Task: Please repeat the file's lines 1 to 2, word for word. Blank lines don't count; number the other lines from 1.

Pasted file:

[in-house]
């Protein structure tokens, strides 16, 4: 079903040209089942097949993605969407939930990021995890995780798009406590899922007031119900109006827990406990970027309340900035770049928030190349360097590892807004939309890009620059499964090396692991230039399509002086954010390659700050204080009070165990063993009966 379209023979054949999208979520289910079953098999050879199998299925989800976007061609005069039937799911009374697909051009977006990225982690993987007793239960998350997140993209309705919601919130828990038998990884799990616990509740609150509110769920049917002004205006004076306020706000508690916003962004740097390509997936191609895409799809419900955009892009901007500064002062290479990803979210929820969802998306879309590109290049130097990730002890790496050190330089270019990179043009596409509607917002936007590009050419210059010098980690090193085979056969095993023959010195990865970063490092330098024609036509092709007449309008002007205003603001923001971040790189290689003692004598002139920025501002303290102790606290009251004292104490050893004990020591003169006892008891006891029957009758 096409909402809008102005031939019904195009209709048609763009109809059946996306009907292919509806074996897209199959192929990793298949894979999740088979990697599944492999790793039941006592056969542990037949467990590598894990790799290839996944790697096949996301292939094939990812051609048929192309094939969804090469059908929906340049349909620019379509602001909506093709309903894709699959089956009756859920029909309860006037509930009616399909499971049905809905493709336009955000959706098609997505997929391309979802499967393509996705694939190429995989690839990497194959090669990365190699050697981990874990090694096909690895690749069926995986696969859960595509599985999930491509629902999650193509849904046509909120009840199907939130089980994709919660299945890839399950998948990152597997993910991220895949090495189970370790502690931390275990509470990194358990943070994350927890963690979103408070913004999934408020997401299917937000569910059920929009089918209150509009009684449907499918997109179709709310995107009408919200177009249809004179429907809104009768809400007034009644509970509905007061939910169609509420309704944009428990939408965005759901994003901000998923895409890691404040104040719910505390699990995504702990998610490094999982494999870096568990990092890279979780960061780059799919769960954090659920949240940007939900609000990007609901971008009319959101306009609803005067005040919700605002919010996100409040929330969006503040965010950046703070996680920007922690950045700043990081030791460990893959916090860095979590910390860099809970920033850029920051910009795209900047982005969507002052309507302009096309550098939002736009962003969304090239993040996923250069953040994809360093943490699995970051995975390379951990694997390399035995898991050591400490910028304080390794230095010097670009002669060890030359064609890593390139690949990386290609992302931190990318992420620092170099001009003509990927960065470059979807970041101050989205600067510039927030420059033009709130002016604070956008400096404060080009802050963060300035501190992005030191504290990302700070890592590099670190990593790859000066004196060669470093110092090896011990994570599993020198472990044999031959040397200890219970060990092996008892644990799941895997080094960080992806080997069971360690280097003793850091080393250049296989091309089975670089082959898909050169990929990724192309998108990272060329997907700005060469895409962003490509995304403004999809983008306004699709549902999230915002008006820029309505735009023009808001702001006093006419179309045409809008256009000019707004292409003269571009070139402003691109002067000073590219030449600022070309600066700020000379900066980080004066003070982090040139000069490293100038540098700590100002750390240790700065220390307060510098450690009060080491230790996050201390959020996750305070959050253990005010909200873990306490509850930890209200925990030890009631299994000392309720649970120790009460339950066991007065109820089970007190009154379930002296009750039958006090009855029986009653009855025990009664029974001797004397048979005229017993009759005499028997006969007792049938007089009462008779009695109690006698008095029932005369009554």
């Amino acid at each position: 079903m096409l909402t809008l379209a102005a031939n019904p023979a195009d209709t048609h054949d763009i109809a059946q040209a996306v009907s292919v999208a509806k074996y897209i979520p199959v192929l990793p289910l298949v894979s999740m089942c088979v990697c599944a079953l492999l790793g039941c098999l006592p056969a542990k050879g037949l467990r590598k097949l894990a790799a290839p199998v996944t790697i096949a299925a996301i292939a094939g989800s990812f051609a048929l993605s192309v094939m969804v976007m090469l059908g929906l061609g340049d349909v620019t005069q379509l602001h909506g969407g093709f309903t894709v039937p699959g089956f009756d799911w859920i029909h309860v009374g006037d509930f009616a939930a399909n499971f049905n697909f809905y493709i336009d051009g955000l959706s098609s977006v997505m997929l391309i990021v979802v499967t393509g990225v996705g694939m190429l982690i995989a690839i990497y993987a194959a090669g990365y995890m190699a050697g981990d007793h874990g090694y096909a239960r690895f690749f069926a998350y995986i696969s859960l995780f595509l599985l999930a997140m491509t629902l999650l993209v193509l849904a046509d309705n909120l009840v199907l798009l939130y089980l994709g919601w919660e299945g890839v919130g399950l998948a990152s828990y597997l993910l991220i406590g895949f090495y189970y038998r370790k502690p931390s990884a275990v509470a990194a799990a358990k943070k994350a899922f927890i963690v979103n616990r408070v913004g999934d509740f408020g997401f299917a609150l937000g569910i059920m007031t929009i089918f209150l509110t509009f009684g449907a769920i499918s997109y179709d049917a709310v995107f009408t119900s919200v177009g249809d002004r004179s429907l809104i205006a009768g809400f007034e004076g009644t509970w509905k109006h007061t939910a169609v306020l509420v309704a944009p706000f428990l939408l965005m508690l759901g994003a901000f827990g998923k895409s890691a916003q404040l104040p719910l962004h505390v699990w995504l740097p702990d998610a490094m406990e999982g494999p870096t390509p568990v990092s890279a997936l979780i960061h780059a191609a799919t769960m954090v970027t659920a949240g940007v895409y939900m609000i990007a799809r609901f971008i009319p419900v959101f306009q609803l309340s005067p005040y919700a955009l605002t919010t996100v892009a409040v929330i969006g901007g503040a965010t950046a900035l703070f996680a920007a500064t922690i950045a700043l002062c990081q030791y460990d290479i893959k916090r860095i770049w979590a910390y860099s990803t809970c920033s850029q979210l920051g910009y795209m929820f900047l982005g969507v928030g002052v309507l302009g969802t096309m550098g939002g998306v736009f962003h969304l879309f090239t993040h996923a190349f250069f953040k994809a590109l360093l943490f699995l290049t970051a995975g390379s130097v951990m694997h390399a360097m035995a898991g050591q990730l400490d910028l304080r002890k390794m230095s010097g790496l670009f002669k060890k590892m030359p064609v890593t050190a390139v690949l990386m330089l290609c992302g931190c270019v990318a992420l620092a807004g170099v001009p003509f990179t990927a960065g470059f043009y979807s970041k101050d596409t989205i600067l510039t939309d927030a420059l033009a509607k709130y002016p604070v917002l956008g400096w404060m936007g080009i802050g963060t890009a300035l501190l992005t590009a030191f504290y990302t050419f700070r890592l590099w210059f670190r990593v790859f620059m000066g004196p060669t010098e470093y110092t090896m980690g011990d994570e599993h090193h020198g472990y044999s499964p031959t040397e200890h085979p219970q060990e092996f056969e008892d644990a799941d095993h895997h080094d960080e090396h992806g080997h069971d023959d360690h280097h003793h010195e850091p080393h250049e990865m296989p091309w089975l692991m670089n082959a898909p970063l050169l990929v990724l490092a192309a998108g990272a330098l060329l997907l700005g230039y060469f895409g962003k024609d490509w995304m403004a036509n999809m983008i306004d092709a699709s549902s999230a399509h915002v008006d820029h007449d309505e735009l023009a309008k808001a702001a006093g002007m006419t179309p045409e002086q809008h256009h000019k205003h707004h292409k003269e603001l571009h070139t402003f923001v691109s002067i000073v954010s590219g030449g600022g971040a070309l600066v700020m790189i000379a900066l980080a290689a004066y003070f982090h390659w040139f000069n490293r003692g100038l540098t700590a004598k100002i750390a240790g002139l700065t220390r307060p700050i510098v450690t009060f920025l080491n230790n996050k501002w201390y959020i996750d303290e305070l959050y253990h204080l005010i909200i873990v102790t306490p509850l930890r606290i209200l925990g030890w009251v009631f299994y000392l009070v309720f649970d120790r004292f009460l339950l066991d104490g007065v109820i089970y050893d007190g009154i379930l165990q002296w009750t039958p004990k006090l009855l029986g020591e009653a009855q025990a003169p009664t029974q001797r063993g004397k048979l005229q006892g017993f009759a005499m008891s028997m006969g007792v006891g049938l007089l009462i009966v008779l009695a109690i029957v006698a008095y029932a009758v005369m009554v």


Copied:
[in-house]
């Protein structure tokens, strides 16, 4: 079903040209089942097949993605969407939930990021995890995780798009406590899922007031119900109006827990406990970027309340900035770049928030190349360097590892807004939309890009620059499964090396692991230039399509002086954010390659700050204080009070165990063993009966 379209023979054949999208979520289910079953098999050879199998299925989800976007061609005069039937799911009374697909051009977006990225982690993987007793239960998350997140993209309705919601919130828990038998990884799990616990509740609150509110769920049917002004205006004076306020706000508690916003962004740097390509997936191609895409799809419900955009892009901007500064002062290479990803979210929820969802998306879309590109290049130097990730002890790496050190330089270019990179043009596409509607917002936007590009050419210059010098980690090193085979056969095993023959010195990865970063490092330098024609036509092709007449309008002007205003603001923001971040790189290689003692004598002139920025501002303290102790606290009251004292104490050893004990020591003169006892008891006891029957009758 096409909402809008102005031939019904195009209709048609763009109809059946996306009907292919509806074996897209199959192929990793298949894979999740088979990697599944492999790793039941006592056969542990037949467990590598894990790799290839996944790697096949996301292939094939990812051609048929192309094939969804090469059908929906340049349909620019379509602001909506093709309903894709699959089956009756859920029909309860006037509930009616399909499971049905809905493709336009955000959706098609997505997929391309979802499967393509996705694939190429995989690839990497194959090669990365190699050697981990874990090694096909690895690749069926995986696969859960595509599985999930491509629902999650193509849904046509909120009840199907939130089980994709919660299945890839399950998948990152597997993910991220895949090495189970370790502690931390275990509470990194358990943070994350927890963690979103408070913004999934408020997401299917937000569910059920929009089918209150509009009684449907499918997109179709709310995107009408919200177009249809004179429907809104009768809400007034009644509970509905007061939910169609509420309704944009428990939408965005759901994003901000998923895409890691404040104040719910505390699990995504702990998610490094999982494999870096568990990092890279979780960061780059799919769960954090659920949240940007939900609000990007609901971008009319959101306009609803005067005040919700605002919010996100409040929330969006503040965010950046703070996680920007922690950045700043990081030791460990893959916090860095979590910390860099809970920033850029920051910009795209900047982005969507002052309507302009096309550098939002736009962003969304090239993040996923250069953040994809360093943490699995970051995975390379951990694997390399035995898991050591400490910028304080390794230095010097670009002669060890030359064609890593390139690949990386290609992302931190990318992420620092170099001009003509990927960065470059979807970041101050989205600067510039927030420059033009709130002016604070956008400096404060080009802050963060300035501190992005030191504290990302700070890592590099670190990593790859000066004196060669470093110092090896011990994570599993020198472990044999031959040397200890219970060990092996008892644990799941895997080094960080992806080997069971360690280097003793850091080393250049296989091309089975670089082959898909050169990929990724192309998108990272060329997907700005060469895409962003490509995304403004999809983008306004699709549902999230915002008006820029309505735009023009808001702001006093006419179309045409809008256009000019707004292409003269571009070139402003691109002067000073590219030449600022070309600066700020000379900066980080004066003070982090040139000069490293100038540098700590100002750390240790700065220390307060510098450690009060080491230790996050201390959020996750305070959050253990005010909200873990306490509850930890209200925990030890009631299994000392309720649970120790009460339950066991007065109820089970007190009154379930002296009750039958006090009855029986009653009855025990009664029974001797004397048979005229017993009759005499028997006969007792049938007089009462008779009695109690006698008095029932005369009554």